Posted on December 19, 2017 by
“Domain redirect” is one of those phrases we find ourselves using often when speaking to our clients lately. Unfortunately, the reason we have this conversation is because domain redirects are the remedy to a common issue that can (and often does!) negatively affect a company’s SEO ranking. And all too often, our clients—and many businesses—have no idea a site’s redirects are even a problem!
Here’s what happens: to start, businesses configure their domain name server incorrectly. There are myriad ways this could happen, and mistakes are easily made. You might create two different versions of your site by configuring one page with “www” and one without. You might use “http” in one instance and “https” in another. And when you type in any of these various URLs, the site appears or the URL “resolves” to a live site. For example, without proper redirects, all of these URLs are live and the content on each domain is exactly the same as the others:
And in doing so, many businesses inadvertently end up creating multiple versions of their site. When potential visitors (and potential customers!) type in the wrong URL, they may get to the wrong version of your site—and start creating traffic to it. Even more problematically, Google then comes along and sees multiple versions of the same page, doesn’t know which page is “right” (because it sees traffic going to both) and splits your page authority across every domain found.
Of course, this problem has a direct impact on your site’s ability to rank organically (since your SEO ranking is largely dependent upon the authority of each domain assigned by Google) and authority is diluted by spreading it across multiple domains. And on top of all of that, you’ll likely get a duplicate content ranking penalty from Google because you have multiple domains (and pages) with the same content.
When your DNS (Domain Name Server) configuration is off, your search engine ranking is off—in other words, potentially much lower than it should actually be—and this low ranking may be keeping the right people from finding the right site. This whole situation can be confusing and a bit overwhelming if you’re not technically-inclined. But the issue is fixable with a domain redirect!
What is a domain redirect?
A domain redirect is the process and instruction used to redirect a domain you do not want to show up in search engine results (in other words, the duplicate site) to the site that you do want to show up. In implementing domain redirects, you ensure that Google only sees one version of the domain, and any traffic and link authority that may have originally gone to the duplicate sites gets moved to the main domain. Best of all (at least, with regard to SEO), you consolidate your domain authority to one domain—the right one.
I cannot emphasize enough the importance and value of setting up a domain redirect. After walking one of our clients through this process, they saw a 4x increase in organic traffic just four weeks after fixing the issue and they saw a massive improvement in ranking for the site pages that could be found.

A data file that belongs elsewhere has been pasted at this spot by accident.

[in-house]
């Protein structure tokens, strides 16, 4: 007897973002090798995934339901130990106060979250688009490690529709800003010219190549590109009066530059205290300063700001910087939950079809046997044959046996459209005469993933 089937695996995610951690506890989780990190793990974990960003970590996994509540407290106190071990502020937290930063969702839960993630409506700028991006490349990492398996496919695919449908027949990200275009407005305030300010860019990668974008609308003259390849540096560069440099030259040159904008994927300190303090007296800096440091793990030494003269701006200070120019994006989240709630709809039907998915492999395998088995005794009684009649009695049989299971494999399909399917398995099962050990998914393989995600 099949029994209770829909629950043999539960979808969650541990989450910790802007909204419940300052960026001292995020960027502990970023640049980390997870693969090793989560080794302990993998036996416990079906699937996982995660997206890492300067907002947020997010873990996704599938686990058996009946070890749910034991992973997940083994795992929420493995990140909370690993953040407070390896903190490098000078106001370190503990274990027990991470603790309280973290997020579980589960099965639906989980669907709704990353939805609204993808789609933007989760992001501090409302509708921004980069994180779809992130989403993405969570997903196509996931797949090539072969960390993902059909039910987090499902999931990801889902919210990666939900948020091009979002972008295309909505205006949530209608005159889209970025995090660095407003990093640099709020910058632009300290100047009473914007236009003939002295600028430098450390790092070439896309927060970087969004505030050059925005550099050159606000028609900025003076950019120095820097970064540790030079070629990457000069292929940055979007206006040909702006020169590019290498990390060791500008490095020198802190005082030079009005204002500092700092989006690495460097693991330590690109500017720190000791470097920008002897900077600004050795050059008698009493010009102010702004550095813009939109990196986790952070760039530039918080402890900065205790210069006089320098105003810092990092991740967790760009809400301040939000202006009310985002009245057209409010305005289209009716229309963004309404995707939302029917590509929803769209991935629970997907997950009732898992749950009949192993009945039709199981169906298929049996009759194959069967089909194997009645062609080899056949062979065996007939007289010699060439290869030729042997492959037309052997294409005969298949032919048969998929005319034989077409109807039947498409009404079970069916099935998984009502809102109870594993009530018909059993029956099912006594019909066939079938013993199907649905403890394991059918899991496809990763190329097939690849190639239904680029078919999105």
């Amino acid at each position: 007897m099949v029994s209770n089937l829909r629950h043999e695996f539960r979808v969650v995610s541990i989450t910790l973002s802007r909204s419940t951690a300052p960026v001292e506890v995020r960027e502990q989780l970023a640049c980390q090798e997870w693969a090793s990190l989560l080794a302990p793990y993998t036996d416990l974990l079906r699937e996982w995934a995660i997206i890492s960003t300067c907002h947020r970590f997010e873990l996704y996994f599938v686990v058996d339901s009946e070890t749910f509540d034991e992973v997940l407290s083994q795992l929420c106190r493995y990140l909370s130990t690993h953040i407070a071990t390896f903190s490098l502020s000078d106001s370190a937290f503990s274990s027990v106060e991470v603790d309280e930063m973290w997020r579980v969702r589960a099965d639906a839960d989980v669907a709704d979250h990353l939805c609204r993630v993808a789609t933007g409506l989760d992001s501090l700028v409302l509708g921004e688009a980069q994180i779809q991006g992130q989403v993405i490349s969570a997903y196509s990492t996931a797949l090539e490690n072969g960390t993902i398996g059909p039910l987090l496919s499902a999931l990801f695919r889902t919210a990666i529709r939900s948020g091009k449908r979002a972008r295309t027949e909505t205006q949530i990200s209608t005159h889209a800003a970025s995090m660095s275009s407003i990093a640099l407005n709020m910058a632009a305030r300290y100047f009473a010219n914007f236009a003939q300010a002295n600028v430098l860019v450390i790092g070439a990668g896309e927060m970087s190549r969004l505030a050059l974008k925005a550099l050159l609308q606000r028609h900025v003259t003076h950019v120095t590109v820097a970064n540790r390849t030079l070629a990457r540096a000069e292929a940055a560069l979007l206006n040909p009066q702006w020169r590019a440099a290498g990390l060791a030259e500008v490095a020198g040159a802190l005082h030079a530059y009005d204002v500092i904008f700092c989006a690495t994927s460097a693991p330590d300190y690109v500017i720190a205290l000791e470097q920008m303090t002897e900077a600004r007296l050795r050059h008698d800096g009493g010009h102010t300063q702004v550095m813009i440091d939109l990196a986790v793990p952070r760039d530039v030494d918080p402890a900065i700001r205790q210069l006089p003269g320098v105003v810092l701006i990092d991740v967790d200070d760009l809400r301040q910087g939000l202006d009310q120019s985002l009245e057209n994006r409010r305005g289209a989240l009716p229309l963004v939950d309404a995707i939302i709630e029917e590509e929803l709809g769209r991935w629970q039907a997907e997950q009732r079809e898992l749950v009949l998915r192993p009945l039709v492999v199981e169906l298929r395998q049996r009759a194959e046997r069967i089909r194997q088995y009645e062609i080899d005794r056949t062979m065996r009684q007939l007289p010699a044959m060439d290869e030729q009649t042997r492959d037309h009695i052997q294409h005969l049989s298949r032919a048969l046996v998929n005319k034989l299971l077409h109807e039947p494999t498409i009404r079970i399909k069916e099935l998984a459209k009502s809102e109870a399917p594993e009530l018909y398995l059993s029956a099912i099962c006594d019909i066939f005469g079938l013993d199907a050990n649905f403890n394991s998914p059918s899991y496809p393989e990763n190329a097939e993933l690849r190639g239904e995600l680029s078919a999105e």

Well, first—make sure you actually need one! HTTP Status Code Checker, Internet Marketing Ninja’s Header Checker Tool and SEO Book’s Server Header Checker are all great tools to help you check your domains and make sure your DNS configuration is set up properly. After inputting the different variations of your site, these tools will give you the server’s response—for instance: live page (200), broken/not available (404) or 300, 301, 302 errors, all of which indicate a domain redirect.
Once you select the version of your domain you’d like to use, all the remaining versions of your site should be redirected to the version you’ve selected, using a “301 redirect” to the main domain.
Actually creating 301 redirects for your site is highly dependent upon the setup of your site. What kind of server hosts the site? With what kind of DNS configuration is your server operating? Are you operating the DNS or is it handled somewhere else?
If you are finding duplicate domains, you’ll want to connect with your IT Department or the customer service team for your hosting service (like GoDaddy or BlueHost). If and when you have identified the need for domain redirects, share your findings with customer service and they should help you walk through the steps to set up the necessary 301 redirects.
Getting your domain redirect figured out and set up isn’t necessary difficult when the people you’re talking to understand how domains are configured and how to set up proper redirects. That’s why getting a clear picture of the existing condition of your site—and the desired condition of your site!—is so important. And hopefully, this article will help you do just that. After that, calling your tech support person is quite simple (and efficient), and they can manage the rest of the domain redirect setup for you.
Are you familiar with your DNS configuration? Have you ever set up a domain redirect? Share your questions and experiences with us in the comments below!
Kent is currently Advisor and SEO Strategist to Roaring Pajamas a boutique digital-strategy company located in San Carlos California. His in-house SEO experience spans GoDaddy, QuinStreet, Ask.com, Dictionary.com, Adobe and IBM where he did extensive audits and optimization for local and international web properties. He and his team also execute reputation management, link building and social media campaigns.View all posts by Kent Yunk →